Linked by Thom Holwerda on Tue 5th Jun 2012 17:09 UTC
Google "We're happy to announce that we have acquired Quickoffice, a leader in office productivity solutions. Today, consumers, businesses and schools use Google Apps to get stuff done from anywhere, with anyone and on any device. Quickoffice has an established track record of enabling seamless interoperability with popular file formats, and we'll be working on bringing their powerful technology to our Apps product suite." Excellent acquisition - Quickoffice has always been a fine product, and this gives Google instant access to a wide array of native mobile office applications. Crazy nobody else ever picked these guys and girls up. Also, if Google makes Quickoffice available for free, we can enjoy yet another "Google is competing unfairly by not charging customers money for products"-whine-a-thon. That alone is worth it.
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Comment by MOS6510
by MOS6510 on Tue 5th Jun 2012 17:55 UTC
Member since:

I had QuickOffice on my Palm Vx and Palm T|X. Never actually used it, but then again I don't like typing with a stylus. But who does?

Reply Score: 2

RE: Comment by MOS6510
by Thom_Holwerda on Tue 5th Jun 2012 17:58 in reply to "Comment by MOS6510"
Thom_Holwerda Member since:

But who does?

Who likes typing on any phone, for that matter? Whether it's a pickboard with a stylus, or the current crop of smartphone keyboards - it's all just one big pile of suck.

Reply Parent Score: 5

RE[2]: Comment by MOS6510
by MOS6510 on Tue 5th Jun 2012 18:06 in reply to "RE: Comment by MOS6510"
MOS6510 Member since:

Well, it depends. Small messages are no problem and then I prefer fingers over a stylus. On an iPad longer texts are more doable, although I wouldn't write a novel on one.

QuickOffice is a little bit okay for viewing documents, if they are text files, spreadsheets are less fun, but I wouldn't create or edit them.

For some strange reason despite QuickOffice (and others) being hyper compatible with MS Office files it doesn't take much to edit a document which then suddenly looks very odd in real MS Office.

And now I'm going to try and find my Palm Pro.

Reply Parent Score: 2

RE[2]: Comment by MOS6510
by elektrik on Tue 5th Jun 2012 18:39 in reply to "RE: Comment by MOS6510"
elektrik Member since:

Keep in mind that Quickoffice can run on Android tablets too, so that *might* make productivity using Quickoffice more attractive in the future (not trying to read 'tea leaves' but I'm sure Google had a point to buying them besides 'strong base of users')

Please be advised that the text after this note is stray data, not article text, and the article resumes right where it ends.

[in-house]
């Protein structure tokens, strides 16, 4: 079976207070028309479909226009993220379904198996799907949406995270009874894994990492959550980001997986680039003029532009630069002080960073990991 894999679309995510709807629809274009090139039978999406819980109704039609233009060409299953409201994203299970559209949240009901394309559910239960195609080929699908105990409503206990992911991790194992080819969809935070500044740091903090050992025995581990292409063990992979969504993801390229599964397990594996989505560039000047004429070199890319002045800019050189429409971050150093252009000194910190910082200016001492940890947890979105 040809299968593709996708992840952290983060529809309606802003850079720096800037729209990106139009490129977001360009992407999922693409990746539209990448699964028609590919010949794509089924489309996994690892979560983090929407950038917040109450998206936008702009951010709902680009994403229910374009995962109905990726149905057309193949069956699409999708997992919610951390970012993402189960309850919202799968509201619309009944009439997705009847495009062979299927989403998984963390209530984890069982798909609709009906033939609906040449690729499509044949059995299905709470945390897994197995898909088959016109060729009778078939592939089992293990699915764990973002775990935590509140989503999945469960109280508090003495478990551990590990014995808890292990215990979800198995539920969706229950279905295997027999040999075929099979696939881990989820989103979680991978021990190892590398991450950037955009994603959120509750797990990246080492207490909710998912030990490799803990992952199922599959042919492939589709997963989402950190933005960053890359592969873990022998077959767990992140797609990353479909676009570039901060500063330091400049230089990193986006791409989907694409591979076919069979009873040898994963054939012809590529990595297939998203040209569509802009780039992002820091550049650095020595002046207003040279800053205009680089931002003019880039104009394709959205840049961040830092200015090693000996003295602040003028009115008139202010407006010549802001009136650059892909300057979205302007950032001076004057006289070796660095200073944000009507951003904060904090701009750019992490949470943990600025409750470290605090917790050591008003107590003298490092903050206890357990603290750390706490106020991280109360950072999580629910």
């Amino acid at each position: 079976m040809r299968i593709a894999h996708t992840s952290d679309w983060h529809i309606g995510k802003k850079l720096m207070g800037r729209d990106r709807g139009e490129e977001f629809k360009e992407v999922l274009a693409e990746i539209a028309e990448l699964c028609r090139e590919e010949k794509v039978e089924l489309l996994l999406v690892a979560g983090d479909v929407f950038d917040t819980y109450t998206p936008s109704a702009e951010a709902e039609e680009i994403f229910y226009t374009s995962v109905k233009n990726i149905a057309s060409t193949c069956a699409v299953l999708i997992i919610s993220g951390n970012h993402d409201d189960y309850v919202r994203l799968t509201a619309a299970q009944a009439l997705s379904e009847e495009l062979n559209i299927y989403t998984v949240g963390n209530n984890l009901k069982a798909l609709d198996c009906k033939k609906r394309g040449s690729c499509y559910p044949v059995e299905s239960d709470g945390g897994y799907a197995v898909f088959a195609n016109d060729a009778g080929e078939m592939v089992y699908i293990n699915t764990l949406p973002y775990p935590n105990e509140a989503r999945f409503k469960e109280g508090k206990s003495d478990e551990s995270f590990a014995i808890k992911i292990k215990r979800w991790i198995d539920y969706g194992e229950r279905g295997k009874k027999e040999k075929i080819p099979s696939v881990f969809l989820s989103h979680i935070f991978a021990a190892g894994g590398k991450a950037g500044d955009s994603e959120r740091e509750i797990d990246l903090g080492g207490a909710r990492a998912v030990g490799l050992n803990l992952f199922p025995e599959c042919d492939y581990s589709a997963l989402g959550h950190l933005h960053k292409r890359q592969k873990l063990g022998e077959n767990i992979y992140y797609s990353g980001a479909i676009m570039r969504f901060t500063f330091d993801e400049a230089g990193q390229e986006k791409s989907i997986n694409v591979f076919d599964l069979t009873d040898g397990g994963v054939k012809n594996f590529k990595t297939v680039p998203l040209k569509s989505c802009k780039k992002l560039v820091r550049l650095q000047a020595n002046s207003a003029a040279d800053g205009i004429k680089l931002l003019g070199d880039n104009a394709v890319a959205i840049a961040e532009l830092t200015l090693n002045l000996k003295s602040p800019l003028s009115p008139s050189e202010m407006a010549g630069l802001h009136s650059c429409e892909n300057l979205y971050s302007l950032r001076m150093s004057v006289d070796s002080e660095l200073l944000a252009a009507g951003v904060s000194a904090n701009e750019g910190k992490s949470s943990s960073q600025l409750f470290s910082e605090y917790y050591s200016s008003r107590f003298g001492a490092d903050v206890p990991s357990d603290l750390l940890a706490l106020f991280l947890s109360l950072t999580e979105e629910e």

Reply Parent Score: 2

RE[2]: Comment by MOS6510
by Morgan on Tue 5th Jun 2012 19:23 in reply to "RE: Comment by MOS6510"
Morgan Member since:

It's not all that bad, some physical keyboards are very nice for what they are. The Motorola Cliq was a turd of a phone, but it had the best keyboard I've ever used on a mobile device. I could type faster on it than anything but a real computer keyboard, and could do so for half an hour without getting fatigued or frustrated.

Some people swear by BlackBerry keyboards too. My hands are a bit big to be really comfortable on them, but compared to portrait QWERTY phones from other manufacturers they are very good.

And Thom, I believe I've seen you praise the WP7 on-screen keyboard more than once. ;)

Reply Parent Score: 2

RE[2]: Comment by MOS6510
by Radio on Tue 5th Jun 2012 19:34 in reply to "RE: Comment by MOS6510"
Radio Member since:

Who likes typing? Keyboards are completely unergonomic, even with better layouts.

Reply Parent Score: 0

Bill Shooter of Bul Member since:

I have to agree with others, there are some good keyboards out there, but they are attached to otherwise sucky phones.

Reply Parent Score: 2

RE[2]: Comment by MOS6510
by David on Tue 5th Jun 2012 20:44 in reply to "RE: Comment by MOS6510"
David Member since:

I like typing on my iPhone keyboard just fine. It's not as good as a real keyboard, but it gets the job done, and I'll compose rather long missives on it. Then again, I didn't mind using graffiti on the Palm for long documents either. I don't much care for Blackberry-style physical mini-keyboards, though.

Reply Parent Score: 2

RE[2]: Comment by MOS6510
by phoenix on Wed 6th Jun 2012 19:59 in reply to "RE: Comment by MOS6510"
phoenix Member since:

I love the keyboard on my phone (Xperia Pro), especially when in an SSH session. There's no way I'd ever "upgrade" to a phone without a hardware keyboard.

I'm currently looking at the Motorola Droid 4 as a possible upgrade, as it has the most "normal" keyboard layout (including a number row and proper symbols above the numbers).

Reply Parent Score: 2